HDP submits motion for October 10 to become an official day of remembrance

The HDP wants October 10 to become an official day of remembrance and mourning in Turkey. A corresponding motion for a vote was introduced in parliament.

The Peoples' Democratic Party (HDP) wants October 10 to become an official day of commemoration in Turkey as a "day of remembrance and mourning." In a motion now submitted to the presidency of the Turkish parliament, the HDP parliamentary group calls for its draft law to be put to a vote to give October 10 the status of such a day of remembrance.

On that day in 2015, the most serious terrorist attack in Turkey's history occurred in Ankara. Two suicide bombers blew themselves up in the middle of a peace rally called for by the HDP together with the KESK trade union federation against the Turkish state's war against the Kurdish population. Over a hundred people died, and more than 500 others were injured, some seriously. To date, the attack has claimed the lives of 104 people involved in the peace initiative.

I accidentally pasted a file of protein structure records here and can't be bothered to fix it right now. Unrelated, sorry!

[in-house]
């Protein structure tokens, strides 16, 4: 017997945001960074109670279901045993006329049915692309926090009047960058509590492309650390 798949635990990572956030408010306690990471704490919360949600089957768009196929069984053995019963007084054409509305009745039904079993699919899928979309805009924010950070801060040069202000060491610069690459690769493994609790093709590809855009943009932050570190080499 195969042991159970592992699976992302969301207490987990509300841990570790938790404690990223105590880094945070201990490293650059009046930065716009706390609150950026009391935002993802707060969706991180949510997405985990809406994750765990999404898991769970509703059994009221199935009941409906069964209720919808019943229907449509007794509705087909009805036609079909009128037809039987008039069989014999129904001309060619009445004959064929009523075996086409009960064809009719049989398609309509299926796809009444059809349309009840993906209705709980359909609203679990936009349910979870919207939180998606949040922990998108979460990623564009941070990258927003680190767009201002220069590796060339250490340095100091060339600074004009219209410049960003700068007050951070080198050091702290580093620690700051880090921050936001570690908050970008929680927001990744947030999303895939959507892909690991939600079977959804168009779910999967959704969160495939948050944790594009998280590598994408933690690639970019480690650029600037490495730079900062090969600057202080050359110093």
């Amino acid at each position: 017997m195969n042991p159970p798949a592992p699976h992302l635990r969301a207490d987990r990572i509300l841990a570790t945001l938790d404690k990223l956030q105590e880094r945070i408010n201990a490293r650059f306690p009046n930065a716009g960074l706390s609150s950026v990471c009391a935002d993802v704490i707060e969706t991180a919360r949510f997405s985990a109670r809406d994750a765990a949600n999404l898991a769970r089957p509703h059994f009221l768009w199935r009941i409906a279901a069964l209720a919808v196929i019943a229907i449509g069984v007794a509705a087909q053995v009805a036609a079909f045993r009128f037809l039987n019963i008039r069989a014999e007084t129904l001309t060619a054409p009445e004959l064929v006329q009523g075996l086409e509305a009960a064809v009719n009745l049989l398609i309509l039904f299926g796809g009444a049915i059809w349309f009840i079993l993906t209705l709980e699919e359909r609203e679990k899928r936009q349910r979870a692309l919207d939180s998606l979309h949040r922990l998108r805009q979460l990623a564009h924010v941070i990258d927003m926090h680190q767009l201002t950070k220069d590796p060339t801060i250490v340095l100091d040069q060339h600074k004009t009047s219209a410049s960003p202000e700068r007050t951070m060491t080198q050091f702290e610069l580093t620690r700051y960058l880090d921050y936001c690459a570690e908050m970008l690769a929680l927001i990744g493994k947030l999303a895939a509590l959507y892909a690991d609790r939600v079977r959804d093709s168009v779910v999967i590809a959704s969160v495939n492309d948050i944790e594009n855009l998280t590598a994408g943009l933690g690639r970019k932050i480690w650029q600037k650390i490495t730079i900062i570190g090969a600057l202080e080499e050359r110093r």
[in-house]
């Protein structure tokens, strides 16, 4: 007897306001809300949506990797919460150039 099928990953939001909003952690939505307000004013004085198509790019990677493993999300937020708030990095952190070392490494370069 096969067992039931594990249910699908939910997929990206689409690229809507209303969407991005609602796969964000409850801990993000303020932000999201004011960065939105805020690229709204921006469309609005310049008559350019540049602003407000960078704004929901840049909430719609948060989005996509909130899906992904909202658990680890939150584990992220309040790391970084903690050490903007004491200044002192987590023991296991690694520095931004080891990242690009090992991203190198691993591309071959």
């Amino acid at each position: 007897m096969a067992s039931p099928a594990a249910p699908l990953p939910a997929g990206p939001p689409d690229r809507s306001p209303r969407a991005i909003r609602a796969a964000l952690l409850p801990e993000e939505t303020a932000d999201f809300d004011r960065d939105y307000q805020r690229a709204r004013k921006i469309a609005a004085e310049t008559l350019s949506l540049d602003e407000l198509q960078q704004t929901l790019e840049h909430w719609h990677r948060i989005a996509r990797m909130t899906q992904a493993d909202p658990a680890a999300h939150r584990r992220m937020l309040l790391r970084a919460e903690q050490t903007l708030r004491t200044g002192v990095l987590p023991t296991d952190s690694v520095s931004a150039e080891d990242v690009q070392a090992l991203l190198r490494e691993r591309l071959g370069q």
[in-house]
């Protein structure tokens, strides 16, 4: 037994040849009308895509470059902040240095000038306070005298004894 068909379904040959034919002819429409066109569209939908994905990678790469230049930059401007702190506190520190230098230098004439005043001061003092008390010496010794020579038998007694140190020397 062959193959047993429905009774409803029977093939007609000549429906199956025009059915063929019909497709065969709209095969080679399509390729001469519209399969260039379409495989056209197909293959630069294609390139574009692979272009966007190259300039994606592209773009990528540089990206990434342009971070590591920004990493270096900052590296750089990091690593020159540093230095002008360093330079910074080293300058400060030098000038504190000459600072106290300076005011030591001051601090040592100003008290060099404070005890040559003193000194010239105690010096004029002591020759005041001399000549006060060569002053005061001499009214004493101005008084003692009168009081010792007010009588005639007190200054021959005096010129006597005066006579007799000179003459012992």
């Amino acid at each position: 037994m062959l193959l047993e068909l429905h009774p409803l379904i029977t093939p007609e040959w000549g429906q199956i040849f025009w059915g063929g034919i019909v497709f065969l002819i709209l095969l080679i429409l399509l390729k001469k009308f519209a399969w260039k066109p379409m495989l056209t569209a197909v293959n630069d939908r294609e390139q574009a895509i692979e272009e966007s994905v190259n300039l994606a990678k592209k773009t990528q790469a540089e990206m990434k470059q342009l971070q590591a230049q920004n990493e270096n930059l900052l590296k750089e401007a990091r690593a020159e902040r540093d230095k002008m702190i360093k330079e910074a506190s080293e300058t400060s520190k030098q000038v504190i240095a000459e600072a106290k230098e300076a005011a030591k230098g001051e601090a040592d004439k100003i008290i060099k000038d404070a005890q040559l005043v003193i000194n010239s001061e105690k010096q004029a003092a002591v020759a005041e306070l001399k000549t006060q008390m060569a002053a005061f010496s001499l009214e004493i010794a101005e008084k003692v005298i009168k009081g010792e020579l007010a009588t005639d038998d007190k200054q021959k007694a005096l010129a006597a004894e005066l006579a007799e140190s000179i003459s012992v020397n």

In the justification for the motion, HDP deputy Ömer Faruk Gergerlioğlu pointed out that even six years after the devastating "massacre" there is no justice for the victims. This is despite the fact that even inspectors from the Turkish Interior Ministry pointed out in their investigation report that the security authorities had known about the attack plans but failed to prevent it. "The fact that hardly any security forces were deployed at the rally site on the day of the attack, that traffic was not diverted for a gathering of this magnitude, that no searches of individuals were carried out are among the questions that have not been answered to date. Legal processes have also failed to make amends so far, as alleged people responsible or behind the scenes have either been released from prison or allowed to flee to Syria." Relatives criticize the government's unwillingness to clarify the exact circumstances of the attack.

However, Gergerlioğlu said that it was essential to convict the perpetrators in order for the victims and families to receive justice. A "bleeding wound" is the fact that the dead are still denied peace of mind, he said. Especially in light of the fact that commemorative events for the victims of this devastating attack are violently quashed by the police and it is "almost considered a crime to commemorate the dead," establishing a day of remembrance that inspires peace, work and democracy is of particular importance, he said. The rally of the HDP and the KESK was held under the motto "Peace, Labor and Democracy".